SA Bids Farewell to Babalwa Latsha

by | Jan 9, 2020

Today, 9 January 2020, is a historic day for South African women’s rugby as Springbok Women’s captain, Babalwa Latsha, departs to conquer the rugby fields in Spain.

Latsha who has always dreamt of representing her country on the world stage signed a professional contract with the Spanish-outfit in December 2019, to become the first South African woman to achieve this feat.

gsport’s Celine Abrahams chatted to individuals from the University of Western Cape where Latsha attained her Bachelor of Laws Degree and moulded her rugby career, as they reflected on her journey and sent her well wishes for her future abroad.

15’s rugby team coach, Faiek Hendricks, touched on his time coaching Latsha saying, “Babalwa is such a humble and articulate person. She is the epitome of a player that would rise to the highest echelon in any sport, she is that focused! I was blessed that she chose rugby and having the pleasure of being her coach.”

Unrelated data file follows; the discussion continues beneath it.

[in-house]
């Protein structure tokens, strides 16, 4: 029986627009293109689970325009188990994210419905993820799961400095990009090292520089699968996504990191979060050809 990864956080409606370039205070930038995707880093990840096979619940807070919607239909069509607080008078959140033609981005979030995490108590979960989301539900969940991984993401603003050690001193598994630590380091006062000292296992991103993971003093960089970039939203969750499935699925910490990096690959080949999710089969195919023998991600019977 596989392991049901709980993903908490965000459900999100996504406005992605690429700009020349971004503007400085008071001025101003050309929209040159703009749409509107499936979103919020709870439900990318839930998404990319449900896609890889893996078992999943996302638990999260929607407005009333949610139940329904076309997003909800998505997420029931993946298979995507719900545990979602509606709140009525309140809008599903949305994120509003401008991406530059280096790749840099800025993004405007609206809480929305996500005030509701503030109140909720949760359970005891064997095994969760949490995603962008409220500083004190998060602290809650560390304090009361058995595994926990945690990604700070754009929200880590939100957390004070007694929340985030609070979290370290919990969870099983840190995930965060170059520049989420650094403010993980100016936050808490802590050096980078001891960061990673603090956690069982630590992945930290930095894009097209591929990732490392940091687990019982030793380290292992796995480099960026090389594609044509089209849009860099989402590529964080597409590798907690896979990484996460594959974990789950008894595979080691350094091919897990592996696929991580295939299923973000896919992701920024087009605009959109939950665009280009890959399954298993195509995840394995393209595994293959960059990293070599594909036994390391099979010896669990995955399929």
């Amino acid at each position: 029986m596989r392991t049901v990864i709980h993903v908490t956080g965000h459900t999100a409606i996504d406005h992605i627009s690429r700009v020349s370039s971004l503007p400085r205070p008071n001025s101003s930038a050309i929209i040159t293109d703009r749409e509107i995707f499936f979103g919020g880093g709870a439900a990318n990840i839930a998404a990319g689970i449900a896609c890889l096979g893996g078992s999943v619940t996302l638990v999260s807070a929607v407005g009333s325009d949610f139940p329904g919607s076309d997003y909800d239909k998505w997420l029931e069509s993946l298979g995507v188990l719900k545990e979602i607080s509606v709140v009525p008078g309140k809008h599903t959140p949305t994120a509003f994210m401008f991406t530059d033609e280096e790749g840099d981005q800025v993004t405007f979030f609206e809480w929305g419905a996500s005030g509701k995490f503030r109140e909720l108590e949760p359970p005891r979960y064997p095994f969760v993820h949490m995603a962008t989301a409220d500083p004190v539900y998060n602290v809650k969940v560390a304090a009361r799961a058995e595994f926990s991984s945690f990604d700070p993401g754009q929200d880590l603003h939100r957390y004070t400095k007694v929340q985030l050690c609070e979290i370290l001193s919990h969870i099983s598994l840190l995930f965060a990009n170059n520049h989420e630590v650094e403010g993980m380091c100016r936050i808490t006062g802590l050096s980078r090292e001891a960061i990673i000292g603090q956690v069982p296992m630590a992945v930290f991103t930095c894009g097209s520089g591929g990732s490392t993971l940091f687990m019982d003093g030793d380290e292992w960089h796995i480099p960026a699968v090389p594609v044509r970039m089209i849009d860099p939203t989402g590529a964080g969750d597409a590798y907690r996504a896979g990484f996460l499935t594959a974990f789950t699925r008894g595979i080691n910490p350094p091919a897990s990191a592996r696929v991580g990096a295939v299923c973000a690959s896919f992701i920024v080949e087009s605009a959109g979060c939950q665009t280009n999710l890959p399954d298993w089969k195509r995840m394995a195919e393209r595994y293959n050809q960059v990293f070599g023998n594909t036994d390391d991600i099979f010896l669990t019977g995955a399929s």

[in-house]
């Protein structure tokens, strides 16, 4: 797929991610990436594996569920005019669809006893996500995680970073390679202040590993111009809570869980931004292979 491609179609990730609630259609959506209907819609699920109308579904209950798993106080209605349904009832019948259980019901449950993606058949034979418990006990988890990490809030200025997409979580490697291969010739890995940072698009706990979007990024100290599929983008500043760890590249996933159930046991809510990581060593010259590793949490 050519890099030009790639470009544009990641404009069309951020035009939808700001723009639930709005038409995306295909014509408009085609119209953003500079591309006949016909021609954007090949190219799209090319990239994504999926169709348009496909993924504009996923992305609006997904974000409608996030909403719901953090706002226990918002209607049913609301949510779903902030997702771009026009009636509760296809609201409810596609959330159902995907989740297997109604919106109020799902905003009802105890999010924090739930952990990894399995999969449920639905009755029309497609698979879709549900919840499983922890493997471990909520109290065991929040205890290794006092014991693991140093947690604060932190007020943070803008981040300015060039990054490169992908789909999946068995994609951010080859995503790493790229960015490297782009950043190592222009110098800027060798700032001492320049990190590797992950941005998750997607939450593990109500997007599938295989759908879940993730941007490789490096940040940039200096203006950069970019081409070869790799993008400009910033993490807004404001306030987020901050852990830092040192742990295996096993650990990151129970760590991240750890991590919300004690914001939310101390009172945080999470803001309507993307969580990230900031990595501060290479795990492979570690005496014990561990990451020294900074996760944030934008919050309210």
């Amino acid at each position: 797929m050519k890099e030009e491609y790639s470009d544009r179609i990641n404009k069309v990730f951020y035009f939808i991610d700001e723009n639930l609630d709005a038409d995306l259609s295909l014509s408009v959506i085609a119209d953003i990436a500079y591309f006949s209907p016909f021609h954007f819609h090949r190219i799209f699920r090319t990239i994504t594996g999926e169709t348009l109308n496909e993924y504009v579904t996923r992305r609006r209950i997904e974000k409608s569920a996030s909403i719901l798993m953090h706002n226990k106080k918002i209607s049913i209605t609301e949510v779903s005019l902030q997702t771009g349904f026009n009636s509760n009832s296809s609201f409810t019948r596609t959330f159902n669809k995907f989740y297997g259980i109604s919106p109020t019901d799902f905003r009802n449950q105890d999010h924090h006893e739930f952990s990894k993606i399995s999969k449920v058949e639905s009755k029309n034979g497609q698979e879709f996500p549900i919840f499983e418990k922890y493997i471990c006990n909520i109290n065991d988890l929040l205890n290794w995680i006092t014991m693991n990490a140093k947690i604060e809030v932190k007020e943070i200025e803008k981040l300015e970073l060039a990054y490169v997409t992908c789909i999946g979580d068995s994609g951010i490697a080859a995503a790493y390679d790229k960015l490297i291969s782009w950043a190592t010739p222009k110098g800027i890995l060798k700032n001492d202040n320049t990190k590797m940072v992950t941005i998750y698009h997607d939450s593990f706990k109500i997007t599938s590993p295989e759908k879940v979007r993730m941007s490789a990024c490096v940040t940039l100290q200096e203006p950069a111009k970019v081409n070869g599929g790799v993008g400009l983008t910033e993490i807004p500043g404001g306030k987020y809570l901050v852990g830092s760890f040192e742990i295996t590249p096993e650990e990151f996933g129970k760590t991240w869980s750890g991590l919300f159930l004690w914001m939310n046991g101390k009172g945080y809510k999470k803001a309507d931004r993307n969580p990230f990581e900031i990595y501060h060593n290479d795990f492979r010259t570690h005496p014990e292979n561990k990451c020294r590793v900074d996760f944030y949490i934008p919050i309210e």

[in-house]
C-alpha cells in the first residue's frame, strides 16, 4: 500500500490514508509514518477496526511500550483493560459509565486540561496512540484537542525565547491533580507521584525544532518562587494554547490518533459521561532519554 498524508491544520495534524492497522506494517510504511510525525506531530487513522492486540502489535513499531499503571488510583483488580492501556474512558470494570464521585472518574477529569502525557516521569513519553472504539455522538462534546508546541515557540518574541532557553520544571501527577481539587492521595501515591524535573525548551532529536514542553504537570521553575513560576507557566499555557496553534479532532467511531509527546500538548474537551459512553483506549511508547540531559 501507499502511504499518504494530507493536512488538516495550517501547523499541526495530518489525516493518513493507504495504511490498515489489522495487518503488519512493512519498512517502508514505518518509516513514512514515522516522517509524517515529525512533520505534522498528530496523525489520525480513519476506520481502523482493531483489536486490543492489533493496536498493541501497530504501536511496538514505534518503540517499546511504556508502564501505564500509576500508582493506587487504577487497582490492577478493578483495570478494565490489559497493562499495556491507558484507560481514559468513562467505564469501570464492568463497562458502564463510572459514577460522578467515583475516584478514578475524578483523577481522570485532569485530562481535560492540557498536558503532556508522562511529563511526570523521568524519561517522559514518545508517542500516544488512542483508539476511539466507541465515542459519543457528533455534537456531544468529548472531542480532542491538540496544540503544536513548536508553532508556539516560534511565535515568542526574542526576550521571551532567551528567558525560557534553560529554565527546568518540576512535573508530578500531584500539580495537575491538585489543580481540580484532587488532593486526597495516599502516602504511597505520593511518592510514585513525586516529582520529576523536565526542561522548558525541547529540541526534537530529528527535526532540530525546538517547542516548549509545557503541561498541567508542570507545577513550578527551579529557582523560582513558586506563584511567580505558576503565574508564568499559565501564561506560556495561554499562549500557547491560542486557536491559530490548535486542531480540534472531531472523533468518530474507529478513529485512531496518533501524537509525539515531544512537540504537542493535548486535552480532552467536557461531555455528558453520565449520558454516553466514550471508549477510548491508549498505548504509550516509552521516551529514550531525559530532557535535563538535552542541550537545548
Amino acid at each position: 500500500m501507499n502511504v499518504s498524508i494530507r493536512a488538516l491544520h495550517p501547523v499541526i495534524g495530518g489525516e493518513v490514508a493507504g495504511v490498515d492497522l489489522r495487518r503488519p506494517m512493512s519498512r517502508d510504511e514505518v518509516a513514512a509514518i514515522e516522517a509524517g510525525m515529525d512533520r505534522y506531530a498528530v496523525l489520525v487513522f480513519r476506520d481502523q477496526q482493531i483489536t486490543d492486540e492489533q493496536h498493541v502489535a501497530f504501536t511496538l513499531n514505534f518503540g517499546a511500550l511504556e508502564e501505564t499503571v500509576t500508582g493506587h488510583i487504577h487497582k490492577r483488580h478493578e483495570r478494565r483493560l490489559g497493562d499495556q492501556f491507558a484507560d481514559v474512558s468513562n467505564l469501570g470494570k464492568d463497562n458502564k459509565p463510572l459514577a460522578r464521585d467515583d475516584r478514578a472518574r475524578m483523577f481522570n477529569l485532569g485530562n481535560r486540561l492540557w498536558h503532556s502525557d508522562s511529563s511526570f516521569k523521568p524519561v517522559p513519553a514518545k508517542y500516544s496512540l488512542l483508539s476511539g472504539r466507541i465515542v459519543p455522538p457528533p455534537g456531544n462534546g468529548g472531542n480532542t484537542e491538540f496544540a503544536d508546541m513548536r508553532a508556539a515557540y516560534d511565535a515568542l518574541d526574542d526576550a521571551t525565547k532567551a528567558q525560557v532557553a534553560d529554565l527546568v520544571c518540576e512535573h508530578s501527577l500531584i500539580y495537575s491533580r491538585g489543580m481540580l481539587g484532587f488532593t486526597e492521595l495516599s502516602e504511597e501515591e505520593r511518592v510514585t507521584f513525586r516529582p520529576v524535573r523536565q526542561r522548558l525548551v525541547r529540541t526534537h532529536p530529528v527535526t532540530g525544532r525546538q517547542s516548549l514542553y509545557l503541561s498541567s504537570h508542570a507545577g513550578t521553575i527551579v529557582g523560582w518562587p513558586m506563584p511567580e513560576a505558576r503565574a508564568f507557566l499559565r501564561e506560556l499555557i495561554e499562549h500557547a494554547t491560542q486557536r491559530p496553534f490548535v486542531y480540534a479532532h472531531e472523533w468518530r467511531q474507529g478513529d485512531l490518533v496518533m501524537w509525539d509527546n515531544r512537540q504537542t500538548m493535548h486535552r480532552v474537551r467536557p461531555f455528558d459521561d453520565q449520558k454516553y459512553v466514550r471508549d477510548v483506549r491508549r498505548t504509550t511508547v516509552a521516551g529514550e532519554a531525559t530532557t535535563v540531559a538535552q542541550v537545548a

“I knew she was going to be special, in a class if her own and she proved to be just that!” – UWC 15’s Rugby Team Coach, Faiek Hendricks.

Coach Hendricks continued as he praised her work ethic and how she has made UWC proud over the years.

“She is a team player and always works hard to be the best version of herself. She listens very carefully, is a fast learner, has no excuses, focuses on the job at hand and executes with absolute precision.

“She has done UWC proud over the past few years. She had risen through the ranks of women’s rugby here at a tremendous speed. Through her hard work and commitment, she had demonstrated leadership qualities that is rare to find in sports. When I got to know her, I knew she was going to be special, in a class if her own and she proved to be just that!

“To Babalwa, I wish you all the best in your next step of professional rugby. It’s been my joy to have seen you grow from strength to strength and please, stay as wonderful as you are. We will be missing you here, but happy to know your future looks bright,” Hendricks concluded.

“She has amazing work ethic and her desire to be successful in everything she does will take her even further in life.” – UWC Sevens Team Head Coach, Clement Trout.

Another coach who shares the same sentiments as Hendricks about Latsha is Sevens Head Coach, Clement Trout, who appointed her as the captain of the team.

“Working with Babalwa has been an absolute privilege, it is also very easy to work with her as she is the ultimate professional on and off the field.  She has amazing work ethic and her desire to be successful in everything she does will take her even further in life. Look at what she has achieved in such a short space of time which was no easy feat.